The past 200 000 years are a mere geological blink, but during this time Homo sapiens has reshaped the world. How did we rise to global domination? What does our conquest of the world mean for the species around us? What’s next? The causes and consequences of human success are the topics of two of the best popular science books of last year: Yuval Noah Harari’s Sapiens: A brief history of humankind and Elizabeth Kolbert’s The Sixth Extinction: An unnatural history.
By Thibaut Brunet
Sapiens: A brief history of humankind, Yuval Noah Harari Sapiens addresses nothing less than the entire history of humankind. To many of us, the topic of history evokes memories of tedious school time litanies of faceless kings and queens fighting for abstract bits of territory on the maps of interchangeable countries that don’t exist anymore – the world’s longest, dullest, most repetitive sitcom. But history can be taught well, and Sapiens provides ample proof of it. Harari provides a fresh – and often irreverential – perspective on the main historical transitions, backed up by the latest science. The invention of writing? A mere accounting tool. The agricultural revolution? The “biggest fraud in history”, making people less healthy and shorter-lived than hunter-gatherers. The key behaviour that allowed coordination of the first large human groups? The much-maligned habit of gossiping. Harari relishes in such informed reversals of conventional wisdom, and the book is full of similar gems. Weaved into a well-reasoned narrative, they build up a powerful and thought-provoking overview of human history that will convince, challenge, and sometimes puzzle – but never bore.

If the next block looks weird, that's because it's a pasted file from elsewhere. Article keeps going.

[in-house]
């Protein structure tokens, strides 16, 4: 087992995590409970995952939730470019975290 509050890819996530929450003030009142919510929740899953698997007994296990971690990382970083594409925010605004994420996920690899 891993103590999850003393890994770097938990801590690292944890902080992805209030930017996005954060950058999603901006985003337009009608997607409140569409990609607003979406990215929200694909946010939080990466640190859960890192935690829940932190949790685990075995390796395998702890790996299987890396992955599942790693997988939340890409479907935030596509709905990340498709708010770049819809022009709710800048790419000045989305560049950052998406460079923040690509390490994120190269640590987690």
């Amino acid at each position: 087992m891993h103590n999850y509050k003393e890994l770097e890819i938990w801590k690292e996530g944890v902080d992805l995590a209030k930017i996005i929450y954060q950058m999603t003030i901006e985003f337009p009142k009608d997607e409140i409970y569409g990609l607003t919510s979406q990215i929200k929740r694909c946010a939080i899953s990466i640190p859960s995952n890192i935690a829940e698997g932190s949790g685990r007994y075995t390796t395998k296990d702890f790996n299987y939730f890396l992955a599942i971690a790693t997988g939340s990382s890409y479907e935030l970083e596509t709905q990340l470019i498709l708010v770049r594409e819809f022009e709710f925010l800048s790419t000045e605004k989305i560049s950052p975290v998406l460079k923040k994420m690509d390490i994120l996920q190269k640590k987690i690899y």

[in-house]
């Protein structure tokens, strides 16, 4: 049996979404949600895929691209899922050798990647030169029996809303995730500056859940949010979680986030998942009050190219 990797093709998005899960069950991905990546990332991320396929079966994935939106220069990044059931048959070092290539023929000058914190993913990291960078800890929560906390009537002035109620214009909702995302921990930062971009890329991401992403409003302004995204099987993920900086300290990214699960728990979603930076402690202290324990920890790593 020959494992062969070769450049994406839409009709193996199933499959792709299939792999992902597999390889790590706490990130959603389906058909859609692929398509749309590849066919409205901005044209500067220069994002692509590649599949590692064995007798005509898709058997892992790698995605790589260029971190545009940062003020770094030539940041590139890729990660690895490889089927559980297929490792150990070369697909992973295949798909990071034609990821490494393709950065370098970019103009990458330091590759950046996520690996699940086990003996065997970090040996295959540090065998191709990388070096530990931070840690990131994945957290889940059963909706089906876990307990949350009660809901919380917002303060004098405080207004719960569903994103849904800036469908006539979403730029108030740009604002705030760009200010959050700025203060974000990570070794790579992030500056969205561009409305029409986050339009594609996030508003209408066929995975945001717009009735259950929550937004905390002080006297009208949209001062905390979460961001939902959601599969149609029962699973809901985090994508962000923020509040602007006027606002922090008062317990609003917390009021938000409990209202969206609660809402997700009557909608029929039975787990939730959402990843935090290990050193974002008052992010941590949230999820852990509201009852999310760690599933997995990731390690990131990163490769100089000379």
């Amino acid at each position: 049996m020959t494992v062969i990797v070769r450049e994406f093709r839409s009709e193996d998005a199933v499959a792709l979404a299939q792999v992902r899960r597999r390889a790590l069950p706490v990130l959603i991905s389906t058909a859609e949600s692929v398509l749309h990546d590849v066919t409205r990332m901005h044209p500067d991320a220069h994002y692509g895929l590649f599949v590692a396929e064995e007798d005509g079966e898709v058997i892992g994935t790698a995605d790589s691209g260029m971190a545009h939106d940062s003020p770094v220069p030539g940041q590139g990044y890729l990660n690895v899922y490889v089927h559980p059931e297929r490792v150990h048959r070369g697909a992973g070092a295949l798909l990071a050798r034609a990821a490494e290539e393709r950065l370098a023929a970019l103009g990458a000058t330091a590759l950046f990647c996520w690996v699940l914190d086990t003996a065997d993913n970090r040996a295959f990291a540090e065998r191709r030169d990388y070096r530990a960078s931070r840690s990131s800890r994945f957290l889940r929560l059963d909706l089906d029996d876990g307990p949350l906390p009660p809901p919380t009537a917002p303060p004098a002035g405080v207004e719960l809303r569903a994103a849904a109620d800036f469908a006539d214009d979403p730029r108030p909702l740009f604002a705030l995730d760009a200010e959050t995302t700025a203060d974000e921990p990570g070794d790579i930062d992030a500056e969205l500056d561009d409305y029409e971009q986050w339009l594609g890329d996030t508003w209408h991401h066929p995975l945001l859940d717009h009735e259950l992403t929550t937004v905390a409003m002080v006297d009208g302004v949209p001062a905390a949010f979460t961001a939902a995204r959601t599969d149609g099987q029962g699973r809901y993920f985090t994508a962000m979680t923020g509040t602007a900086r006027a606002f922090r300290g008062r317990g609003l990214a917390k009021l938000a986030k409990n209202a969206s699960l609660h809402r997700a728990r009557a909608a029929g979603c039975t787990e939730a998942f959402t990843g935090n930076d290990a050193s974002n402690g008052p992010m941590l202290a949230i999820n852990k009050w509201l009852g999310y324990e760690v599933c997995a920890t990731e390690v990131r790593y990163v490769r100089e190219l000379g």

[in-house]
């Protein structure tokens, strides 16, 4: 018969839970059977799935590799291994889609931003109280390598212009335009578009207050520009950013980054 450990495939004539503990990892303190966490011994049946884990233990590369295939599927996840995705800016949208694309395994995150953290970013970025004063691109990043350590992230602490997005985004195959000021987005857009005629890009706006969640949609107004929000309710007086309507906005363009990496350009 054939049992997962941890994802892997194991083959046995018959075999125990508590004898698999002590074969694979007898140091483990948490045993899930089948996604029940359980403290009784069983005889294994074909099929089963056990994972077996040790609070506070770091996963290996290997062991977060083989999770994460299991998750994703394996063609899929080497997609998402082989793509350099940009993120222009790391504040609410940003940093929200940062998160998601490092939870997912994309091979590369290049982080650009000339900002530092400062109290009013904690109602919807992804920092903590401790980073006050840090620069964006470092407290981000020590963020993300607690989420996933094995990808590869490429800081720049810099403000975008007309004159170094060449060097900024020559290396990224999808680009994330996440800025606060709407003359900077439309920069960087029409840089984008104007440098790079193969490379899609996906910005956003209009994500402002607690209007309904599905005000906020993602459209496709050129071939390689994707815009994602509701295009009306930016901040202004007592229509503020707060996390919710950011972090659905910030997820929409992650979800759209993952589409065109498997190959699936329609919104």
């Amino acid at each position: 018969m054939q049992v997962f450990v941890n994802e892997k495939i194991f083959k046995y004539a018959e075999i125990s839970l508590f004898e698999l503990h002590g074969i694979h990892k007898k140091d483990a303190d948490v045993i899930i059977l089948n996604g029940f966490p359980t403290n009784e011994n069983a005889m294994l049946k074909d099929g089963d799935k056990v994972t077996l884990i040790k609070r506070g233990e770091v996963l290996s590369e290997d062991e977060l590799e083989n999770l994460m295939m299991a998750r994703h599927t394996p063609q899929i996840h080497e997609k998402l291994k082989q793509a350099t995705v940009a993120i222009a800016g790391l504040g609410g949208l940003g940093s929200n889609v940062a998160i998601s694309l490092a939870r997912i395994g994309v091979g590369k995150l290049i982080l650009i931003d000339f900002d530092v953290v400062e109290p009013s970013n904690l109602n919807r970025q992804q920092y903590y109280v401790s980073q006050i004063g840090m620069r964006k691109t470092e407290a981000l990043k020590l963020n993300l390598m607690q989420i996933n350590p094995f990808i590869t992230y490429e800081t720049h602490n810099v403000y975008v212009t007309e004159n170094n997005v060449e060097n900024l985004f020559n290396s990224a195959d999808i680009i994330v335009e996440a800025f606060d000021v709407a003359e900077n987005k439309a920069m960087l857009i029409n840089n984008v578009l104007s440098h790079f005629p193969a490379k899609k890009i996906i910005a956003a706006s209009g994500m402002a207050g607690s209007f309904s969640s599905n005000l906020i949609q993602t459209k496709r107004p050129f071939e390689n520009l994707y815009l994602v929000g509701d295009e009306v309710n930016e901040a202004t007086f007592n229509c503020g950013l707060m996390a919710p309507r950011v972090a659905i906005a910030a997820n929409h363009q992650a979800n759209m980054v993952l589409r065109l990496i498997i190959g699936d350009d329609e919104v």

The Sixth Extinction: An unnatural history, Elizabeth Kolbert The Sixth Extinction (Pulitzer Prize, 2015) also centres on the human conquest of the world, but from the perspective of the nine million other species that happen to share a planet with us. Unsurprisingly, humans are difficult to live with, and the book focuses on the mass extinction event that, according to scientific consensus, our activity is currently triggering. The Sixth Extinction is three books in one, each individually successful. The first is a treatise on the history of science, detailing how scientists slowly discovered the reality of past biological extinctions. The second is a field report, detailing Kolbert’s eyewitness account of the sixth extinction and of the scientists studying it – from Amazonian rainforests to Australian corals. The third provides a popularisation of ecology and of what makes species vulnerable. Kolbert concludes putting forward an argument that what makes the sixth extinction so hard to prevent is that it is not the product of a single cause, but an unavoidable consequence of multiple, independently lethal ways our expansion and transformation of the world are affecting the environment. The conclusion is grim, but the demonstration is thoughtful and rigorous, and a must-read for anyone who wants to understand the current biotic crisis.
Kolbert and Harari are both wonderfully gifted writers, who manage to convey an impressive quantity of information without ever stopping to be entertaining and graceful. No ape, dolphin or robot can (yet) write such books, and their excellence stands testament to the multifarious prowess of Homo sapiens. Read them both, whether you are human or not, to better understand our unreasonable species.